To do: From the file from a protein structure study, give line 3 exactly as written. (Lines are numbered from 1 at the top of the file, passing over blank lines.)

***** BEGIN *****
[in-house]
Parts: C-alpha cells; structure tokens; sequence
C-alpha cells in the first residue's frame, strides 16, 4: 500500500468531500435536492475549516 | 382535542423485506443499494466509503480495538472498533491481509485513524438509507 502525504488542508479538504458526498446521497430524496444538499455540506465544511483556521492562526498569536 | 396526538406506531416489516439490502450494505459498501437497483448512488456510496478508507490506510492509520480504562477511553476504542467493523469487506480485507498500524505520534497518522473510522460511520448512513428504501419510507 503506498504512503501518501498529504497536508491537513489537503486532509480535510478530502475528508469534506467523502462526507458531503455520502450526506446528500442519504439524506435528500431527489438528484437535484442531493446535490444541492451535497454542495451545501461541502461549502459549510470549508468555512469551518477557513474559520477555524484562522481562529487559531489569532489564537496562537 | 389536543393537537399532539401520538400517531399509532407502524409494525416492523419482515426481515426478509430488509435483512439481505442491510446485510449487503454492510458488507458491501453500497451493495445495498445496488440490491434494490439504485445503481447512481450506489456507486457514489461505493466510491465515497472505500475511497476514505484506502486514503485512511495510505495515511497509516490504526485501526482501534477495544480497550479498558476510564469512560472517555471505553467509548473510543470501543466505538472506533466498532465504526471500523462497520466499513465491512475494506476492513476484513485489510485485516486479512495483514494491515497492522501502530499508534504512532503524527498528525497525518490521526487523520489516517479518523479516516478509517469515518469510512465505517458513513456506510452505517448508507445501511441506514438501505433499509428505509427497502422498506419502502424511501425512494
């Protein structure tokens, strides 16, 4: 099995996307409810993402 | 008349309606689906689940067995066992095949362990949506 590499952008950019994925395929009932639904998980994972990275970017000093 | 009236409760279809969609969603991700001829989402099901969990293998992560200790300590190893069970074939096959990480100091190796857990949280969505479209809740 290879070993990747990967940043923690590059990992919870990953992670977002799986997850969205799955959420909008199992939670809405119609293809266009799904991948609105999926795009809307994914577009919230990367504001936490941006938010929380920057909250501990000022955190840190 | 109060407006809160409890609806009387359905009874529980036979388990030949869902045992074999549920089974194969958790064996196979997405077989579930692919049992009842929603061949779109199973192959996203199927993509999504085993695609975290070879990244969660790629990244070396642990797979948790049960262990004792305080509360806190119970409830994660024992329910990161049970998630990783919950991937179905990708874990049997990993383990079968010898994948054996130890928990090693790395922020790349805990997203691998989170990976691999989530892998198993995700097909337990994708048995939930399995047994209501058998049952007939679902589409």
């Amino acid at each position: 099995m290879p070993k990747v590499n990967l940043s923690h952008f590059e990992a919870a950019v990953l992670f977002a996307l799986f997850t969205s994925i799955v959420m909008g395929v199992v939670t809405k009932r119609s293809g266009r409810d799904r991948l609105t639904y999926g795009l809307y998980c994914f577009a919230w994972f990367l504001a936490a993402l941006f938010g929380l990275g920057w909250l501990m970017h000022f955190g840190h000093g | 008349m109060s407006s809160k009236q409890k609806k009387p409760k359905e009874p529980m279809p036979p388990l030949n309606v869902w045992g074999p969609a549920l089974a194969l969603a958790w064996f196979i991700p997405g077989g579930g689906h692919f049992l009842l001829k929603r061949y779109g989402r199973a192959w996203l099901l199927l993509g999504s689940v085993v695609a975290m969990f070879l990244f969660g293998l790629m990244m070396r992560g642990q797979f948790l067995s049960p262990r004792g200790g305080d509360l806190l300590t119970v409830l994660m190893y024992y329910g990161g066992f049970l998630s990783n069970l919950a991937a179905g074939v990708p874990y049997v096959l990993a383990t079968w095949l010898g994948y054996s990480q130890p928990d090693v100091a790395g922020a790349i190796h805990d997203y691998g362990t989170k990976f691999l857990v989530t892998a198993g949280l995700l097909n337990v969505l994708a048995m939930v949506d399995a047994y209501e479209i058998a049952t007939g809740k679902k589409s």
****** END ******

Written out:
C-alpha cells in the first residue's frame, strides 16, 4: 500500500468531500435536492475549516 | 382535542423485506443499494466509503480495538472498533491481509485513524438509507 502525504488542508479538504458526498446521497430524496444538499455540506465544511483556521492562526498569536 | 396526538406506531416489516439490502450494505459498501437497483448512488456510496478508507490506510492509520480504562477511553476504542467493523469487506480485507498500524505520534497518522473510522460511520448512513428504501419510507 503506498504512503501518501498529504497536508491537513489537503486532509480535510478530502475528508469534506467523502462526507458531503455520502450526506446528500442519504439524506435528500431527489438528484437535484442531493446535490444541492451535497454542495451545501461541502461549502459549510470549508468555512469551518477557513474559520477555524484562522481562529487559531489569532489564537496562537 | 389536543393537537399532539401520538400517531399509532407502524409494525416492523419482515426481515426478509430488509435483512439481505442491510446485510449487503454492510458488507458491501453500497451493495445495498445496488440490491434494490439504485445503481447512481450506489456507486457514489461505493466510491465515497472505500475511497476514505484506502486514503485512511495510505495515511497509516490504526485501526482501534477495544480497550479498558476510564469512560472517555471505553467509548473510543470501543466505538472506533466498532465504526471500523462497520466499513465491512475494506476492513476484513485489510485485516486479512495483514494491515497492522501502530499508534504512532503524527498528525497525518490521526487523520489516517479518523479516516478509517469515518469510512465505517458513513456506510452505517448508507445501511441506514438501505433499509428505509427497502422498506419502502424511501425512494